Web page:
Singapore plans to improve its already world-class transportation system by welcoming U.S. firm Bell Helicopter and Germany’s Volocopter to introduce their products and services to the island city-state.
Bell Helicopter air taxis are expected to take flight in Singapore in 2025, while Volocopter is looking to launch air taxi demonstration flights there as soon as the second half of this year. A handful of urban air mobility startup companies were deterred from establishing business in Singapore due to factors such as the unavailability of infrastructure. However, Volocopter’s announcement of plans to construct vertiports later this year could very well entice more and more companies to also build infrastructure in Singapore. In fact, despite the initial doubts, consulting firm Roland Berger has predicted that the nation will see growth in terms of passenger volumes to 3,000 within the next six years.
In May of 2019, Volocopter confirmed and elaborated upon initial statements regarding test flights slated to take place later this year. Singapore will be the first location of Volocopter’s flight test program and will result in the country’s first-ever air taxi vertiport. According to Volocopter, “public flight trials have been scheduled to take place in the second half of 2019.” The company has received consistent, strong support from the Ministry of Transport, Civil Aviation Authority of Singapore, and the Economic Development Board. Learn more about the plans regarding the “Volo-Port” here.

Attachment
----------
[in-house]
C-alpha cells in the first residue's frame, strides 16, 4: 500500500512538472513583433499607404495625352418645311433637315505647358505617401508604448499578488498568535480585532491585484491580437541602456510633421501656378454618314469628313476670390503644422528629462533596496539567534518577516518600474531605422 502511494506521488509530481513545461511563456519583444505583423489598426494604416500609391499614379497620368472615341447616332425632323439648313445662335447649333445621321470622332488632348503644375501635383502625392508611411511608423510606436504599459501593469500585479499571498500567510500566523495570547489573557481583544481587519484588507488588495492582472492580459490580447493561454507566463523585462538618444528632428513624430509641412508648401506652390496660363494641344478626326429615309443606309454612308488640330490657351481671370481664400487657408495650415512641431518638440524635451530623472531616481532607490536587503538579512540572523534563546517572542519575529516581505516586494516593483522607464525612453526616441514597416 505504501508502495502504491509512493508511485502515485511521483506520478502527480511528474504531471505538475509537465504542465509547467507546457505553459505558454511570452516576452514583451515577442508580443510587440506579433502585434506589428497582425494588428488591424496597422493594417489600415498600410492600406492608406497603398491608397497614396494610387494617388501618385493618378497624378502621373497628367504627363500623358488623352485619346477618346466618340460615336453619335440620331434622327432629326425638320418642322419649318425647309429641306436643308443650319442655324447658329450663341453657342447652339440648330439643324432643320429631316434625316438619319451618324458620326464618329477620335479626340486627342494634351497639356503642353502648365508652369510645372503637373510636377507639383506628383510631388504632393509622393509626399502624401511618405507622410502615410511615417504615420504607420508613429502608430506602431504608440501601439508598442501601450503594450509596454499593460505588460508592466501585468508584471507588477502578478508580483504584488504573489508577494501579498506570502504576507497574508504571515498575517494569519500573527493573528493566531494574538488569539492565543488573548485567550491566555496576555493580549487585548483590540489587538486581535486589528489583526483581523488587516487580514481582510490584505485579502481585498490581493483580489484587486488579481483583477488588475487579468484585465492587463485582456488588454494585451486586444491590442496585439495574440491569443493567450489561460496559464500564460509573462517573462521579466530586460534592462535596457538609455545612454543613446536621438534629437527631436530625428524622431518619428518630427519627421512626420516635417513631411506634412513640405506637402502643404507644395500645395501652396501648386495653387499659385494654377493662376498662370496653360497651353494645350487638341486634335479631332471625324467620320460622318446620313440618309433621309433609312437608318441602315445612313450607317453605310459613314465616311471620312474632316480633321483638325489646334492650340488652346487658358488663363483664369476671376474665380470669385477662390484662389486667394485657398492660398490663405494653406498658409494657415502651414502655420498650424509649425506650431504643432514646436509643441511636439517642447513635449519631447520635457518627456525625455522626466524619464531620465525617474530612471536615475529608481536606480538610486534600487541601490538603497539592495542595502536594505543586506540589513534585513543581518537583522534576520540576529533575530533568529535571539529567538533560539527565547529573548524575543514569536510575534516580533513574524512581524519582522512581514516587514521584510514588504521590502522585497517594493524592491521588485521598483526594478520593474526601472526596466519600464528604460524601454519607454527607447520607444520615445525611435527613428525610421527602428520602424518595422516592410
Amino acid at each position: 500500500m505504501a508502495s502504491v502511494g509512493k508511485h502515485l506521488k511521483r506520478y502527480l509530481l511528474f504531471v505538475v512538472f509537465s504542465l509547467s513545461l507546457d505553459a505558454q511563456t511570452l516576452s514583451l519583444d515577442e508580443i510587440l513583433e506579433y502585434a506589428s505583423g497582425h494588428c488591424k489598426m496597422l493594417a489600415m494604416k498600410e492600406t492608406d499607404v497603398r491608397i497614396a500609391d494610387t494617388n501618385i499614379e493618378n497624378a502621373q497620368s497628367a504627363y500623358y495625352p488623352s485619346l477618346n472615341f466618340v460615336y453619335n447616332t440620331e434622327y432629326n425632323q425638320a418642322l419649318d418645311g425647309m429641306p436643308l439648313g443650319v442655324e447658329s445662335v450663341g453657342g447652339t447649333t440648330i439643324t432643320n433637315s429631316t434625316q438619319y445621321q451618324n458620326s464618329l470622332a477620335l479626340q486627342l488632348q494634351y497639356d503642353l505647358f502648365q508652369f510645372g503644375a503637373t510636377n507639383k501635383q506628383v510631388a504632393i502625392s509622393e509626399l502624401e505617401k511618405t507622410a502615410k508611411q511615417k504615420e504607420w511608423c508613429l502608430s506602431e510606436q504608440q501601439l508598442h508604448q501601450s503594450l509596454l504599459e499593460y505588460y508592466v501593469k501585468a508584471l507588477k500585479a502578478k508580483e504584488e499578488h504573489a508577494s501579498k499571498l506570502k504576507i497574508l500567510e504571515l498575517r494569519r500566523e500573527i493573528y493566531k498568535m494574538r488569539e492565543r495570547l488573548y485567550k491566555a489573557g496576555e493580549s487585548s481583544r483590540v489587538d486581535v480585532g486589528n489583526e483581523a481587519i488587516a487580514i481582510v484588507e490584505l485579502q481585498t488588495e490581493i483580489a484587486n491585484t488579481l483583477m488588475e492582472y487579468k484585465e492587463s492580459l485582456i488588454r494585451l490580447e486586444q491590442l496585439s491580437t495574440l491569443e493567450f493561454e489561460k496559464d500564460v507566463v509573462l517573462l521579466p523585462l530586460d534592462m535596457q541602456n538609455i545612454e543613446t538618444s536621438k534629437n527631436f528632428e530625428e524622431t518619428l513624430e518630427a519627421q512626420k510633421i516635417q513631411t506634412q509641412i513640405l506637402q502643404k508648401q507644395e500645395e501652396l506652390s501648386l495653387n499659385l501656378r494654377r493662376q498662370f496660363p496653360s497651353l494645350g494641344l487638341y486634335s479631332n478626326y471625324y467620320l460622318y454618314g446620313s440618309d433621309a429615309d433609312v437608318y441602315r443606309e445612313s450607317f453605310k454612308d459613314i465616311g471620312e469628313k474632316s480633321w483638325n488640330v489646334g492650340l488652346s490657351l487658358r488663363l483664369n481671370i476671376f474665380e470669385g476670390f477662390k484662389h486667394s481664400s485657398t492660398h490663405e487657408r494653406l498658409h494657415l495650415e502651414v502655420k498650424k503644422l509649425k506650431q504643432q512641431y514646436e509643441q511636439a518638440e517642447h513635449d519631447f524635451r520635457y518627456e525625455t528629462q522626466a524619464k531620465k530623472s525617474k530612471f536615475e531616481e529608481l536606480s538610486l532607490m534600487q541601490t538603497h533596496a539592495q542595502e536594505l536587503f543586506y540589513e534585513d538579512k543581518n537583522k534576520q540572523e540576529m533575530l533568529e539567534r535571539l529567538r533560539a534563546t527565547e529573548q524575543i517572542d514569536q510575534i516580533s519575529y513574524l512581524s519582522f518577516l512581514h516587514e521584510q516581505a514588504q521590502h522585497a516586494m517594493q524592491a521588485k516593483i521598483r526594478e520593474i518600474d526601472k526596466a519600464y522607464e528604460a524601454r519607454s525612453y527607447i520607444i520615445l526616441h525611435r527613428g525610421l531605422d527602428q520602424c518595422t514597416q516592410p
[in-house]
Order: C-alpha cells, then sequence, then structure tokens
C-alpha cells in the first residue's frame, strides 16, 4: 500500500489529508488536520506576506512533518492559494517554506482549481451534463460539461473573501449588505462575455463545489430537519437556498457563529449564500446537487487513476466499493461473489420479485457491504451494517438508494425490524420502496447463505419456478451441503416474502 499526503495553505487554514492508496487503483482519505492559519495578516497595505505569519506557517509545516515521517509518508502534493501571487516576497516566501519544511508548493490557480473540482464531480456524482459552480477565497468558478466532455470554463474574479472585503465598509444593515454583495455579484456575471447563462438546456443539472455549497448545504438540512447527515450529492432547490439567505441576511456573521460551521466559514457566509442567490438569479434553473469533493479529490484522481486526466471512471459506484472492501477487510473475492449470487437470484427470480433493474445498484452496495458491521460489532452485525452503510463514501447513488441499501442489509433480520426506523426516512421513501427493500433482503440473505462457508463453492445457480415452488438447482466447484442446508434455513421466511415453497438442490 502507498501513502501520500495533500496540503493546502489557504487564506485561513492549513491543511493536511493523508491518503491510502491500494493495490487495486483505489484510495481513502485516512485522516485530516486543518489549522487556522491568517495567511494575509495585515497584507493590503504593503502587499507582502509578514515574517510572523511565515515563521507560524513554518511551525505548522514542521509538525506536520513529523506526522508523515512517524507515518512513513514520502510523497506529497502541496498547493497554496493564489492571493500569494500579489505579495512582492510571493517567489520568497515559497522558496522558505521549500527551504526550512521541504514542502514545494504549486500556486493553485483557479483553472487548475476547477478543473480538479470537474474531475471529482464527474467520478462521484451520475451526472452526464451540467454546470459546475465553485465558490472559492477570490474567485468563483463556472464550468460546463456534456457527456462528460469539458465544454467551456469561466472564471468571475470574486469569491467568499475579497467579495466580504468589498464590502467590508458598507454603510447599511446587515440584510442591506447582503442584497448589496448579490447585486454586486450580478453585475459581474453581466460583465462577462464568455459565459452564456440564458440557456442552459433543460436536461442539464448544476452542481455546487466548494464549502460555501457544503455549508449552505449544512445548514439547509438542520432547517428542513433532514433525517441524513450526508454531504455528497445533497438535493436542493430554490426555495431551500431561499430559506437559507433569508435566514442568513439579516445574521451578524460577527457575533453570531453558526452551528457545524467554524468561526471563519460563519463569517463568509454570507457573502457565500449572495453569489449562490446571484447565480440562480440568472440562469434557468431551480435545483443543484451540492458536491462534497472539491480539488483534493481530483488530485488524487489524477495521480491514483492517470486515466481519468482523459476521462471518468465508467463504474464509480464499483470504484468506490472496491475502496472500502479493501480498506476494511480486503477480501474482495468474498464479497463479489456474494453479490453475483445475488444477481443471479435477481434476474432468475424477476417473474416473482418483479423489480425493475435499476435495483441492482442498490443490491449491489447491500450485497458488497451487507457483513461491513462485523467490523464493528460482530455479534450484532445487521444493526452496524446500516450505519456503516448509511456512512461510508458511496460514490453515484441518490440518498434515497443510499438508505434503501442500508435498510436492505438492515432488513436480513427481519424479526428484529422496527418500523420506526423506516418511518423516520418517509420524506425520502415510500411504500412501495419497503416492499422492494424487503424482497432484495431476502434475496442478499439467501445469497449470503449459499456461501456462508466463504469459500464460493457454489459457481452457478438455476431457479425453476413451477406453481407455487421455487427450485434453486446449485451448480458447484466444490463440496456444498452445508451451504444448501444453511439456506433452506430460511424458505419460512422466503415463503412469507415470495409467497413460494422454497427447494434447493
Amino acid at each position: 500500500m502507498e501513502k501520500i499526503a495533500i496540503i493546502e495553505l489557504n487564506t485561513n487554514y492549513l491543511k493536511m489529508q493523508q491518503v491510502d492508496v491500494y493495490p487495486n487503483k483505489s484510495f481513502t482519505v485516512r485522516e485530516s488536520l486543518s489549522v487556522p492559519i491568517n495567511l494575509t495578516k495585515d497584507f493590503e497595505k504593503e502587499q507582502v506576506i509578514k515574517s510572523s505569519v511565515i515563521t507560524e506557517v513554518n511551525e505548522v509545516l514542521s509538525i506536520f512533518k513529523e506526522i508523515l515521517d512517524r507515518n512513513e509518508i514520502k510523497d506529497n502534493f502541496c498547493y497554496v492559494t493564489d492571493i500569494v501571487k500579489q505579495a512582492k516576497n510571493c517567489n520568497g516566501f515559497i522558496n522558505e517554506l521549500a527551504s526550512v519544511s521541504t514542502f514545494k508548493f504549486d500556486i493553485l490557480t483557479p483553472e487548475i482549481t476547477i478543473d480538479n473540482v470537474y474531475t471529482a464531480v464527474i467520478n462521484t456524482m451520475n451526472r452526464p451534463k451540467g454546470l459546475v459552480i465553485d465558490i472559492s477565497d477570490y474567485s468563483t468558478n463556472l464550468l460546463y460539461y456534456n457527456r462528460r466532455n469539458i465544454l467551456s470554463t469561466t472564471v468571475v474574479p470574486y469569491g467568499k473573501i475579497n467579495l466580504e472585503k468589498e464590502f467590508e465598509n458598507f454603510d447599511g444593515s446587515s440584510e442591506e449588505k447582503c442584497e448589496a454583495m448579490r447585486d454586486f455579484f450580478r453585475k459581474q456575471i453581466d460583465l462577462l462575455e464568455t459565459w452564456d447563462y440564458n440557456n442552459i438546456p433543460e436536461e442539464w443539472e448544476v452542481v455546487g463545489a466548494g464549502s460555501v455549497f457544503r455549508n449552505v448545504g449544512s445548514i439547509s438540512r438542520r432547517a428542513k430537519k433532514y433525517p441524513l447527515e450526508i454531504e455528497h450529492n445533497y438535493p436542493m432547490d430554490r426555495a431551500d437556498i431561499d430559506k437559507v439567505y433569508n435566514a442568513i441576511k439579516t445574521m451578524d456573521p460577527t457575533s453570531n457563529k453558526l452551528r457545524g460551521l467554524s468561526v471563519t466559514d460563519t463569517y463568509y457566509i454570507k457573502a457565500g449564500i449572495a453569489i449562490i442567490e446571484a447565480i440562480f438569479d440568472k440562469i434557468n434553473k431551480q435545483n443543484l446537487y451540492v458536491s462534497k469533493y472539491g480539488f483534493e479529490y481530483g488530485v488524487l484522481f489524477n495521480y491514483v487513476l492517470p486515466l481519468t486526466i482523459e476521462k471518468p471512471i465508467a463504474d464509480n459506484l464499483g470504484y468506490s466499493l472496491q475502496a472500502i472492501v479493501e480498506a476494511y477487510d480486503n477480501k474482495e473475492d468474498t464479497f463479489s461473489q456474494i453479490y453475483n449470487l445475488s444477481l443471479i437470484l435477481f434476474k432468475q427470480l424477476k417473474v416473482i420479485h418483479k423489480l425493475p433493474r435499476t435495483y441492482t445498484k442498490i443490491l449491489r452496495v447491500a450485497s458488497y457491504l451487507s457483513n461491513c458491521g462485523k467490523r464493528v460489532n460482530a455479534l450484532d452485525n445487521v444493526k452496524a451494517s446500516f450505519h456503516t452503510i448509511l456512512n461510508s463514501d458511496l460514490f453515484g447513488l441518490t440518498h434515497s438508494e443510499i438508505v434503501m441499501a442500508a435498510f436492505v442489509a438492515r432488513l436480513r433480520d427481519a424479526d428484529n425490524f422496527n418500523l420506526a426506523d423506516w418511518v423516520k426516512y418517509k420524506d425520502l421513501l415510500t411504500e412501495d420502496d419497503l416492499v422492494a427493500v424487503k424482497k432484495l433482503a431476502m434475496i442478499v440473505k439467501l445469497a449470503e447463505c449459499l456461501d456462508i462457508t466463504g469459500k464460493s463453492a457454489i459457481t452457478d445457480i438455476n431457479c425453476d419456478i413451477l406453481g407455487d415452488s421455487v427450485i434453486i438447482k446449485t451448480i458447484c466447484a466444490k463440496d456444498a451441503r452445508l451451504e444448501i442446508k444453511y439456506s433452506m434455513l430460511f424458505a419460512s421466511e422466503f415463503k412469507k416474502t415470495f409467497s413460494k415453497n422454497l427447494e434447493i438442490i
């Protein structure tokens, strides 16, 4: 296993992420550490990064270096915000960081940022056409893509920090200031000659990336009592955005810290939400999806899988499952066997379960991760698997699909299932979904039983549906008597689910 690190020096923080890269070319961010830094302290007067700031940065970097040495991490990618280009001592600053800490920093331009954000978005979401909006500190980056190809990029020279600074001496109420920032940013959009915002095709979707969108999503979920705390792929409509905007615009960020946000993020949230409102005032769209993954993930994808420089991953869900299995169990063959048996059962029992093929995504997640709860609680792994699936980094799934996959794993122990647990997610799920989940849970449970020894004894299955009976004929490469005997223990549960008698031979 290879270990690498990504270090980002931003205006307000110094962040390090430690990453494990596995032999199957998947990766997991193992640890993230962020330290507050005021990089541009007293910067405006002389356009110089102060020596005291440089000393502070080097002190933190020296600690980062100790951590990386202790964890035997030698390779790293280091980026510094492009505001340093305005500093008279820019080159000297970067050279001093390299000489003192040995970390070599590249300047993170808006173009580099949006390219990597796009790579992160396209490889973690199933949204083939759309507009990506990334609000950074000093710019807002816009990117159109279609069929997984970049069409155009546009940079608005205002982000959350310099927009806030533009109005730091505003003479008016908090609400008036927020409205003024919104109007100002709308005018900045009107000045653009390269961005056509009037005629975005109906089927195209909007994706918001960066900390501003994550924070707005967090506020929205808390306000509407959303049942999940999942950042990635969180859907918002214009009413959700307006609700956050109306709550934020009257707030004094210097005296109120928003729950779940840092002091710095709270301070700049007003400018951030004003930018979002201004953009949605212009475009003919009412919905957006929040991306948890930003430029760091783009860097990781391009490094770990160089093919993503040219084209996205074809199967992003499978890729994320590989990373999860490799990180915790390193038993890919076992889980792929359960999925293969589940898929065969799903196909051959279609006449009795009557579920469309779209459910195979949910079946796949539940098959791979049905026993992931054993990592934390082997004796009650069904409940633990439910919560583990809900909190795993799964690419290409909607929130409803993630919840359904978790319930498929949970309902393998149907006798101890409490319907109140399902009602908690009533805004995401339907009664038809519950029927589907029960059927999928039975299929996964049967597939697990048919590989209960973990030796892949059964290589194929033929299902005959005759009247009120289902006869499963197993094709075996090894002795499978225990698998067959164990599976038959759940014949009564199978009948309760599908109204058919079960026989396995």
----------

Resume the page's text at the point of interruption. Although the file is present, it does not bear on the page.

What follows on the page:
The Volocopter 2X is the company’s flagship eVTOL and features 18 propellors, all arranged in a circular symmetrical pattern. Volocopter has been successful thus far in garnering public support and has even hosted ride-along events in the vehicle for high-profile individuals. The current design includes a capacity for two passengers, a high level of redundancy, and a range of 27 kilometers. To read more about the technical specifications of the aircraft, visit our Hangar.
Volocopter has not only been developing its own vehicle and infrastucture, but has also been conducting analyses of the of urban air mobility as a whole. Just last month, Volocopter published a white paper that focuses on how to to overcome barriers for urban air mobility, covering issues like development, certification and service launch. Specific sections of the document discuss safety, noise emissions, range & speed, operating costs, capacity, and usability. Read the full white paper here.
Why it’s important: Through its latest agreements with Bell and Volocopter, Singapore may likely be the starting point for urban air mobility globally. As new transportation services are integrated and offered to the public in Singapore, the country will begin to set a model and standard that the rest of the world can follow.
Source // Business Times